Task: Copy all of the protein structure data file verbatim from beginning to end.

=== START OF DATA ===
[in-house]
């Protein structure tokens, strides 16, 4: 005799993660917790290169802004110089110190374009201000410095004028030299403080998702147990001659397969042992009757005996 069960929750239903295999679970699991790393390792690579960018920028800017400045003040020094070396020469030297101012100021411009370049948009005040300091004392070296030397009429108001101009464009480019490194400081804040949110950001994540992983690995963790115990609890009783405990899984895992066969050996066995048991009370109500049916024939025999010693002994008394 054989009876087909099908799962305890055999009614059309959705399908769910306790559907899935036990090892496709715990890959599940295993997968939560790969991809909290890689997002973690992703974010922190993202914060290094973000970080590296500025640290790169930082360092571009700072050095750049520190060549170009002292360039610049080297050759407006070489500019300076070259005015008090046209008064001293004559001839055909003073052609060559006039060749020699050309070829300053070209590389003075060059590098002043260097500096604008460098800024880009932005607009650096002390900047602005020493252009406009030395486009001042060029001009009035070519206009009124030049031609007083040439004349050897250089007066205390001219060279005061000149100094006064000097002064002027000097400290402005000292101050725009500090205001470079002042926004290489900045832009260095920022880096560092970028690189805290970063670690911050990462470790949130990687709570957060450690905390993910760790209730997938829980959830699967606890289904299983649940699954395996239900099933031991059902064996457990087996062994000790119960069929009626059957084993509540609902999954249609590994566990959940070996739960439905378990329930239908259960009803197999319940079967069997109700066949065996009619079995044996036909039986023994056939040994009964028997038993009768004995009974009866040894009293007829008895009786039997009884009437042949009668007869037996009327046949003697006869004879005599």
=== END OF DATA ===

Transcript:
[in-house]
């Protein structure tokens, strides 16, 4: 005799993660917790290169802004110089110190374009201000410095004028030299403080998702147990001659397969042992009757005996 069960929750239903295999679970699991790393390792690579960018920028800017400045003040020094070396020469030297101012100021411009370049948009005040300091004392070296030397009429108001101009464009480019490194400081804040949110950001994540992983690995963790115990609890009783405990899984895992066969050996066995048991009370109500049916024939025999010693002994008394 054989009876087909099908799962305890055999009614059309959705399908769910306790559907899935036990090892496709715990890959599940295993997968939560790969991809909290890689997002973690992703974010922190993202914060290094973000970080590296500025640290790169930082360092571009700072050095750049520190060549170009002292360039610049080297050759407006070489500019300076070259005015008090046209008064001293004559001839055909003073052609060559006039060749020699050309070829300053070209590389003075060059590098002043260097500096604008460098800024880009932005607009650096002390900047602005020493252009406009030395486009001042060029001009009035070519206009009124030049031609007083040439004349050897250089007066205390001219060279005061000149100094006064000097002064002027000097400290402005000292101050725009500090205001470079002042926004290489900045832009260095920022880096560092970028690189805290970063670690911050990462470790949130990687709570957060450690905390993910760790209730997938829980959830699967606890289904299983649940699954395996239900099933031991059902064996457990087996062994000790119960069929009626059957084993509540609902999954249609590994566990959940070996739960439905378990329930239908259960009803197999319940079967069997109700066949065996009619079995044996036909039986023994056939040994009964028997038993009768004995009974009866040894009293007829008895009786039997009884009437042949009668007869037996009327046949003697006869004879005599």